Metrics for tracking fleet progress

In the current edition of Automotive Fleet, I’ve suggested several environmental metrics for fleets to track. These are:

  • Total greenhouse gas emissions
  • Greenhouse gases per miles traveled
  • Greenhouse gases per vehicle
  • Greenhouse gases per ton of freight moved
  • Cost per metric ton of greenhouse gases reduced
  • Percentage of vehicles in the fleet that emit less than 15, 10 and 5 tons a year
  • Percentage of drivers that match or exceed EPA MPG combined rating

Given their multifaceted nature, fleets will best understand their progress by tracking a series of metrics. For example, a fleet’s total greenhouse gas emissions might be increasing because its vehicles are driving more miles, even if the vehicles themselves are becoming more efficient. Each of these data points is critical to effectively managing fleet greenhouse gas emissions.

Since it appeared last week, I’ve already heard from several fleet managers who are using these or similar metrics. I’ve also heard from some fleet managers who are struggling to collect comprehensive fleet emissions data.

If you are working with fleet environmental metrics, I like to hear from you too. What metrics are you using? What areas are most challenging to get good data?

To read more about the metrics I’ve put forward including the data need to track each, see the article on Automotive Fleet.


  • What about the coolant used in the air-conditioners in the cars? It may not be much, but any coolant that was replaced in the vehicles (happens if leaking and the unit gets 'recharged').

    I helped the University of Florida do this, and we had a decent-sized footprint for this

  • Alison,

    Good question. Vehicle air conditioners use HFC-134a, which is a very powerful greenhouse gas. As a greenhouse gas, it is actually 1,300 times more powerful than carbon dioxide. In the metrics above, refrigerants should be included as part of the greenhouse gas calculation, along with emissions of carbon dioxide, methane, and nitrous oxide. Fleets that are simply tracking carbon dioxide should note the metrics as such.

    Many fleets just track carbon dioxide, as it’s the easiest of the four vehicle gases to track. The only data that is needed is type and volume of fuel consumed. To most accurately account for methane and nitrous oxide, fleets need to track the miles traveled and pollution control technology of each unit. Refrigerants are the most difficult to track; especially for disbursed fleets, which lack the maintenance records to track a/c leakage. To help fleets account for the non-CO2 ghgs, EDF created a fleet emissions calculator ( that estimates these gases based on their relative abundance compared to co2 (on a co2E basis). The data underling the calculator is from the US EPA annual greenhouse gas inventory. The percentages for light-duty vehicles are:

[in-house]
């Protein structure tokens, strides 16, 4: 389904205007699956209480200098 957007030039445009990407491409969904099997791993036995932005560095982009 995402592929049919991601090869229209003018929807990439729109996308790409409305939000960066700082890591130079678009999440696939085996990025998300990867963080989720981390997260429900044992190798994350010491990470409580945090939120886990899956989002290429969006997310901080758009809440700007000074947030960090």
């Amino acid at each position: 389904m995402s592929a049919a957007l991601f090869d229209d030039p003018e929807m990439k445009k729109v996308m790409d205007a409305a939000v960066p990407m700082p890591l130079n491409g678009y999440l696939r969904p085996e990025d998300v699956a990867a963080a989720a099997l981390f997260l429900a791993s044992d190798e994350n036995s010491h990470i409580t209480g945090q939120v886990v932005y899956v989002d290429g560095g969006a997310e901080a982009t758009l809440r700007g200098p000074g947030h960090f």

HFCs-134A 4.83%
    Methane 0.15%
    nitrous oxide 2.46%

    To fully account for vehicle HFC’s, fleets will need to know the capacity of each vehicle’s air conditioning system, its rate of leakage, any system recharges, and charge at time of disposal. For more information about tracking a/c emissions, the Minnesota Pollution Control Agency has data for model year 2009 and 2010 vehicles at The EPA's Climate Leaders Program has guidance too that recommends that fleets use default values of .5 kg of HFC-134a for the capacity of passenger sedans a/c systems and 1.5 kg for other vehicles. They also recommend a 20% annual leakage rate. EPA guidance is at:

  • Thanks for your informative and complicated reply.
    While the calculations you describe are likely very precise, it seems that the following might provide a more accurate and easily obtainable metric:
    Vendors are legally required to keep/provide very specific information on refrigerants, and I believe one of these metrics is weight sold. Thus, if the fleet manager regularly weighs the supply of refrigerants you could say that Weight supplied by vendor – current weight = total weight used to recharge air conditioners = approx. weight leaked by air conditioner since last serviced? If there is no central management of the fleet, wouldn't this information be easily obtained from the service reciept/log?

    Given how impossible the other method is, I see no reason that a simpler method couldn't do the trick, especially if the data needed is already kept by vendors.

  • Alison,

    The inventory method that you outline is definitely a good way to go when a fleet is centrally maintained. For dispersed fleets, it is more difficult than getting the information from a receipt or log. The barriers are that I see are:
    • most service receipts will only note the repaired made (i.e. A/C recharge); not the amount of materials used;
    • the technician probably doesn’t measure the exact amount of recharge put into any one vehicle; and
    • the fleet manager who gets a record of the report (and who would likely need to do the ghg calculation), likely will just see a broadly characterized repair on their service card account ( i.e. Joe’ Auto: $275), but won’t have the data or the data collection system to track actual hfcs used.

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